Phoenix, AZ – Payday loans operated for a decade under an exception to state
laws which cap interest at 36 percent a year. The system involves
a lender agreeing not to cash someone's bad check for up to two
weeks for fees that, extrapolated out, top 400 percent. That
exemption goes away on June 30 and both voters and lawmakers
refused to extend it. Goddard, who is running for governor, said
he has no evidence anyone intends to ignore the law, at least not
outright. But he said experiences in other states suggests they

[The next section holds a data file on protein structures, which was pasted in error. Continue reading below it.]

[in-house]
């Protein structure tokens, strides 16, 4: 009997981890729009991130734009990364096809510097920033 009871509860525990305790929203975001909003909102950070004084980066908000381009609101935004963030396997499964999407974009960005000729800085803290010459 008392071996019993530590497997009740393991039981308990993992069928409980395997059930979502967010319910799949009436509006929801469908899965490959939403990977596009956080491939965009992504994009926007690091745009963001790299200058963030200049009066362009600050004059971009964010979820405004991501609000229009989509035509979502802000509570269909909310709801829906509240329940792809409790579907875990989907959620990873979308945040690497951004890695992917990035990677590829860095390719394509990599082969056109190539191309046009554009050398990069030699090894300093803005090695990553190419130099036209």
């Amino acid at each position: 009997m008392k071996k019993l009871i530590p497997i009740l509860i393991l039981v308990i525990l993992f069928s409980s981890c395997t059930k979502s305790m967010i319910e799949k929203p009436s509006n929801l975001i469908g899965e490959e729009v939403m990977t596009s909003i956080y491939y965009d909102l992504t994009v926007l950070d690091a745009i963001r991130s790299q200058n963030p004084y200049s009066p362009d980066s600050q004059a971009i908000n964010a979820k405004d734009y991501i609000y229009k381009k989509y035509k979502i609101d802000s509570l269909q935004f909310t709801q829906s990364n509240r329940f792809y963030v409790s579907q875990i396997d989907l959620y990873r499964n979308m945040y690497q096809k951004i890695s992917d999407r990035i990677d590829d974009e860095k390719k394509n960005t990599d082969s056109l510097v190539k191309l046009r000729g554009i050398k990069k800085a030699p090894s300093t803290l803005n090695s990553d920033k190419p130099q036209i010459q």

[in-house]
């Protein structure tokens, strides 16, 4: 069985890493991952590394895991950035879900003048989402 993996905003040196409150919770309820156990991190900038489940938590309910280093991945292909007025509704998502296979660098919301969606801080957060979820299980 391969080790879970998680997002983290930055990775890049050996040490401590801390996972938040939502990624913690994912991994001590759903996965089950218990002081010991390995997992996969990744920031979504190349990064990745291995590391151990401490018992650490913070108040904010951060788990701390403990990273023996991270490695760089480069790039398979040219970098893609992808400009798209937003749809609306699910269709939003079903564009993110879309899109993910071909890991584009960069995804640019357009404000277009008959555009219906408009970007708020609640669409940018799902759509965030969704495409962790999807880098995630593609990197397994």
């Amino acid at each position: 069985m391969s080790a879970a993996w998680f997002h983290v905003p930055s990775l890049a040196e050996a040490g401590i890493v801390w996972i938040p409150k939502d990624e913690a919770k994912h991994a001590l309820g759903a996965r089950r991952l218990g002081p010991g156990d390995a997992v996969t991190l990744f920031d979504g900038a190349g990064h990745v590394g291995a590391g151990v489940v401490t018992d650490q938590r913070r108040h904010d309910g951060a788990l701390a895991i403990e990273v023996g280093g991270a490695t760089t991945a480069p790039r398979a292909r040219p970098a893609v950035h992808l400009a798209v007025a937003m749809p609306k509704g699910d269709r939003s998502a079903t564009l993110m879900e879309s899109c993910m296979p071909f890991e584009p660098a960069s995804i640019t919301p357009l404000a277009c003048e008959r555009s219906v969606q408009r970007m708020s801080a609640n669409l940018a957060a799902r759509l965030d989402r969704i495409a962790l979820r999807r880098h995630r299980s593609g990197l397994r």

might try something less straightforward. One example involves
auto title loans, where a lender advances money while holding a
vehicle's title, at legal interest rates of 17 percent a month.
Those remain an option -- if done legally.
(And so we believe a lot of people already are telling their
customers to shift to auto title loans, even if they don't have a
car. And that's what I mean by sham auto title loans. They're
being rolled into a series of loans which in fact are
Goddard said there are other schemes, including providing prepaid
debit cards, but with fees so high they violate state usury laws.
But Goddard conceded that what actually is covered by those laws
is not crystal clear and there may be other legal ways to lend
money at more than 36 percent. For Arizona Public Radio this is